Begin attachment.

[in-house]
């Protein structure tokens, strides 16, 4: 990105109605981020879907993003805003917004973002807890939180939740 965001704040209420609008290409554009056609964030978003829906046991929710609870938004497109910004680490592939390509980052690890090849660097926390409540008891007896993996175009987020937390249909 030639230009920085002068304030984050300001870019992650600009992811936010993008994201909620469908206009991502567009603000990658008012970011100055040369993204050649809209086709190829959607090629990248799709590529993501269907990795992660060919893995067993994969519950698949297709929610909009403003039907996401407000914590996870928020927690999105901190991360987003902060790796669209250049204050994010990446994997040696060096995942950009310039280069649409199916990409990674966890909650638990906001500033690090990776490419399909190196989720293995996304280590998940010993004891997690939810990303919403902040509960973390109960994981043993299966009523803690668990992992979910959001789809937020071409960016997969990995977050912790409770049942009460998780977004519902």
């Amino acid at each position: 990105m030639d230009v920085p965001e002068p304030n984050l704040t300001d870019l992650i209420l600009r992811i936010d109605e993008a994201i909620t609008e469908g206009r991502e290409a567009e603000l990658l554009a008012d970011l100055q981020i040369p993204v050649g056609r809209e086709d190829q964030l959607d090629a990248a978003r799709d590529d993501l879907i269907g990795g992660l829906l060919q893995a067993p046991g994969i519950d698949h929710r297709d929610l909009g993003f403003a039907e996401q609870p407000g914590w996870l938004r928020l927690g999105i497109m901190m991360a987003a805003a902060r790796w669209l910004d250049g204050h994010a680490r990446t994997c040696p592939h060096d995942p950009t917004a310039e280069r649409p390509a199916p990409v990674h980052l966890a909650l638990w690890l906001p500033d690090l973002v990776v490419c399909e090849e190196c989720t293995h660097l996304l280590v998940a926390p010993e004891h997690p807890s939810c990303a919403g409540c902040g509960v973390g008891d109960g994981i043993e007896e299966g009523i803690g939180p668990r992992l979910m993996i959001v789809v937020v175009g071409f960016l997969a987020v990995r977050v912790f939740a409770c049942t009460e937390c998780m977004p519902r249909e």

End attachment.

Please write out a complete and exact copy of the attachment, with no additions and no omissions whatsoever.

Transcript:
[in-house]
């Protein structure tokens, strides 16, 4: 990105109605981020879907993003805003917004973002807890939180939740 965001704040209420609008290409554009056609964030978003829906046991929710609870938004497109910004680490592939390509980052690890090849660097926390409540008891007896993996175009987020937390249909 030639230009920085002068304030984050300001870019992650600009992811936010993008994201909620469908206009991502567009603000990658008012970011100055040369993204050649809209086709190829959607090629990248799709590529993501269907990795992660060919893995067993994969519950698949297709929610909009403003039907996401407000914590996870928020927690999105901190991360987003902060790796669209250049204050994010990446994997040696060096995942950009310039280069649409199916990409990674966890909650638990906001500033690090990776490419399909190196989720293995996304280590998940010993004891997690939810990303919403902040509960973390109960994981043993299966009523803690668990992992979910959001789809937020071409960016997969990995977050912790409770049942009460998780977004519902």
């Amino acid at each position: 990105m030639d230009v920085p965001e002068p304030n984050l704040t300001d870019l992650i209420l600009r992811i936010d109605e993008a994201i909620t609008e469908g206009r991502e290409a567009e603000l990658l554009a008012d970011l100055q981020i040369p993204v050649g056609r809209e086709d190829q964030l959607d090629a990248a978003r799709d590529d993501l879907i269907g990795g992660l829906l060919q893995a067993p046991g994969i519950d698949h929710r297709d929610l909009g993003f403003a039907e996401q609870p407000g914590w996870l938004r928020l927690g999105i497109m901190m991360a987003a805003a902060r790796w669209l910004d250049g204050h994010a680490r990446t994997c040696p592939h060096d995942p950009t917004a310039e280069r649409p390509a199916p990409v990674h980052l966890a909650l638990w690890l906001p500033d690090l973002v990776v490419c399909e090849e190196c989720t293995h660097l996304l280590v998940a926390p010993e004891h997690p807890s939810c990303a919403g409540c902040g509960v973390g008891d109960g994981i043993e007896e299966g009523i803690g939180p668990r992992l979910m993996i959001v789809v937020v175009g071409f960016l997969a987020v990995r977050v912790f939740a409770c049942t009460e937390c998780m977004p519902r249909e």